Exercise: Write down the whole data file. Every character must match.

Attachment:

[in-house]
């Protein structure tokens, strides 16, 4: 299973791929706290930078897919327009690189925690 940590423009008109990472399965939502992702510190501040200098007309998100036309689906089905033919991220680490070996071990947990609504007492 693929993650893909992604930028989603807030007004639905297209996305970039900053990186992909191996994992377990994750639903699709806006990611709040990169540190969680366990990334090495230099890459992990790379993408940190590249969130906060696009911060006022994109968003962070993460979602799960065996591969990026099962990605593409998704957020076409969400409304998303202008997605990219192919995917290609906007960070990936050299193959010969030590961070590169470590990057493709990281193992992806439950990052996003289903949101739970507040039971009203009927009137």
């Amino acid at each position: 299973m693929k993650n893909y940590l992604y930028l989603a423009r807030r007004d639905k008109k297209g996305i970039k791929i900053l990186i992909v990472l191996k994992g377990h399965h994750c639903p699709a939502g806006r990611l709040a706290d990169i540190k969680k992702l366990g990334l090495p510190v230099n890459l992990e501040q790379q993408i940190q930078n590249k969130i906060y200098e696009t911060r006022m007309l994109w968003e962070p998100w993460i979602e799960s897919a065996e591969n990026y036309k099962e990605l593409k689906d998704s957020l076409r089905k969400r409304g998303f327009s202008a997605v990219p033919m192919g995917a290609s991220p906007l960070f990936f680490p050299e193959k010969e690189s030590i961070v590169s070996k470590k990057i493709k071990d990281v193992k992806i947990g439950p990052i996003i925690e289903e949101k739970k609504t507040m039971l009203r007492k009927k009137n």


[in-house]
């Protein structure tokens, strides 16, 4: 299973791929706290930078897919327009690189925690 940590423009008109990472399965939502992702510190501040200098007309998100036309689906089905033919991220680490070996071990947990609504007492 693929993650893909992604930028989603807030007004639905297209996305970039900053990186992909191996994992377990994750639903699709806006990611709040990169540190969680366990990334090495230099890459992990790379993408940190590249969130906060696009911060006022994109968003962070993460979602799960065996591969990026099962990605593409998704957020076409969400409304998303202008997605990219192919995917290609906007960070990936050299193959010969030590961070590169470590990057493709990281193992992806439950990052996003289903949101739970507040039971009203009927009137």
């Amino acid at each position: 299973m693929k993650n893909y940590l992604y930028l989603a423009r807030r007004d639905k008109k297209g996305i970039k791929i900053l990186i992909v990472l191996k994992g377990h399965h994750c639903p699709a939502g806006r990611l709040a706290d990169i540190k969680k992702l366990g990334l090495p510190v230099n890459l992990e501040q790379q993408i940190q930078n590249k969130i906060y200098e696009t911060r006022m007309l994109w968003e962070p998100w993460i979602e799960s897919a065996e591969n990026y036309k099962e990605l593409k689906d998704s957020l076409r089905k969400r409304g998303f327009s202008a997605v990219p033919m192919g995917a290609s991220p906007l960070f990936f680490p050299e193959k010969e690189s030590i961070v590169s070996k470590k990057i493709k071990d990281v193992k992806i947990g439950p990052i996003i925690e289903e949101k739970k609504t507040m039971l009203r007492k009927k009137n």